Tuesday, February 9, 2010

If You Ain’t a Pilot

In regards to the previous post about Milford Sound, I feel I should take a moment to own up to an act of stupidity I committed on my way there.

Initially, when the company that flew me out to Milford Sound called me in my hotel room, I was told I wouldn’t be able to go — bad weather. But five minutes later, the man called again to say that I’d be able to go after all. This gave me pause: The weather was previously so bad that attempting to fly through it would have created to great a risk of a horrific crash, with the lightning and the winds and the splintering metal and blistering fire, but in five minutes the threat level had decreased to “Hell, let’s give it a shot”? How much safer was it? Was it entirely safe or just safe enough? Additional nervousness resulted when the man also explained that I’d be the only passenger in the plane. I’d never been in such a situation before. Logically, it just being me and the pilot wouldn’t make the flight any less safe. There could be a dozen other people in a plane whose pilot suddenly drops dead, but if none of you know how to fly the thing, you’re all goners. The extra people just make for extra fatalities, really. Still, I had the urge to cancel the outing on grounds of religious convictions or propeller allergies.

Regardless of the guarantee of death (basically), I agreed to go. A cab dropped me off at the Queenstown airport and I walked into the flight company’s lobby. There, a cute girl about my age stood behind the desk. She took my name and my payment and then instructed me to follow her. “Let’s get you out to the plane,” she said as we walked out onto the tarmac. “How nice!” I thought. “This young lady is taking me to meet my pilot!” When we got to the Cessna, she opened the door and begin going through various compartments and flicking on and off switches and buttons. “How nice!” I thought. “This young lady is getting the plane ready for the pilot!” Eventually, she finished making sure that all the levers did, in fact, still have on and off positions. “Well, get in,” she said. “And be sure to watch your head.” So I climbed in, hitting my head sharply on the doorframe, and slid into the copilot seat, now in full view of the doodas that keep you from dying. Right behind me, the girl climbed into the main seat. “She had better finish up soon,” I thought, “or the pilot’s going to get mad at her for sitting in his seat.” Then she handed me the headset and closed the door. “It’s good the weather cleared up so quickly she said,” as she started the plane up and effectively drowned out any words that might have been spoken. Which was a good thing, because the next words out of my mouth would have been “Oh shit! You’re the pilot!” followed by “I’m sorry, but aren’t you too young and pretty to not crash this thing?”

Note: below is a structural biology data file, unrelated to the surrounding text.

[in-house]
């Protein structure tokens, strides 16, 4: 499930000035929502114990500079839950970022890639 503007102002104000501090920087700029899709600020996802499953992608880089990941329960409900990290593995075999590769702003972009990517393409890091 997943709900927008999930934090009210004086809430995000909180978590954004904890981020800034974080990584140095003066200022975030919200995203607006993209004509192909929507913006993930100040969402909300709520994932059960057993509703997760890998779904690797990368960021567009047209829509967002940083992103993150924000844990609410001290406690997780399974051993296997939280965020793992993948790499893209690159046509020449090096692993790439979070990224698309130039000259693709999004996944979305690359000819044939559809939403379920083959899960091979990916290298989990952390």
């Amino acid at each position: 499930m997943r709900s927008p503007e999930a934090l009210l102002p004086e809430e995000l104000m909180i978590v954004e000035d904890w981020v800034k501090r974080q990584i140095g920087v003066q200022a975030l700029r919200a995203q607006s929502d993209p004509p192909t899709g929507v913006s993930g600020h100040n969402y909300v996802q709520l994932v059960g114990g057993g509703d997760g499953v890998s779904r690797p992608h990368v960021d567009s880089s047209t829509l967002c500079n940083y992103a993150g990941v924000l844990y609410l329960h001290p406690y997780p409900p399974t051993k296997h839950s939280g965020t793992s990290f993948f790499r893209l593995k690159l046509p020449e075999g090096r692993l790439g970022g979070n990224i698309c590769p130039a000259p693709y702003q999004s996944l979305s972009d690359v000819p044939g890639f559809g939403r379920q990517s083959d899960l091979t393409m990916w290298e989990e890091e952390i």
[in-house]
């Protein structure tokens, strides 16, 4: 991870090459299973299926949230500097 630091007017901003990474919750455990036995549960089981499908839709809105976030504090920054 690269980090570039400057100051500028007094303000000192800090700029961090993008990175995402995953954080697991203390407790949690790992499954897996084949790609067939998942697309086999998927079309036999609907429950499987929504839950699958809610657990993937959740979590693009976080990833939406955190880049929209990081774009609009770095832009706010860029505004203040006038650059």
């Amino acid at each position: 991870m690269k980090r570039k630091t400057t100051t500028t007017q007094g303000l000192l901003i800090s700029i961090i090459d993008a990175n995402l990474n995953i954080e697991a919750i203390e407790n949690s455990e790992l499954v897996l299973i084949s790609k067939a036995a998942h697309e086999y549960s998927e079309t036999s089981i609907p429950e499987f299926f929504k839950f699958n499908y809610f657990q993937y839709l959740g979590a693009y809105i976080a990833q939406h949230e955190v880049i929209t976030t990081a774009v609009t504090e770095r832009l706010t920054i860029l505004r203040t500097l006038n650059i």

Of course, I went and returned safely. The pilot warned me that there might be some turbulence, but the flight went was smoothly enough that I didn’t even spill my coffee. (Which would have been bad, given my proximity to the doodads that keep you from dying.) She flew the plane expertly and even told me through my headset about what we were flying over, how long she’d been a pilot, and other bits of interest. (She had recently flown the cast and crew from America’s Next Top Model into nearby Glenorchy, so the next cycle presumably sends the girls to the Land of Kiwis, where they’ll try to look composed while riding sheep and getting pushed off bridges.) In the end, I felt stupid — sheepish, even — for having made such a sexist assumption in thinking the woman preparing the plane for flight couldn’t actually be the pilot. And I usually try to not be that guy.

In taking so many pictures during the flight, I managed to get part of my pilot in one shot. So I’ll post it here.

flight to milford sound 21

And I’ll let it remind me that not only are women as capable as men, but most women are more capable than me, who, if this little adventure ended differently, would have had to take control of the plane during an emergency and plunged it into a mountain in what would have been record time, if such things were a contest and records were kept. May they never be.

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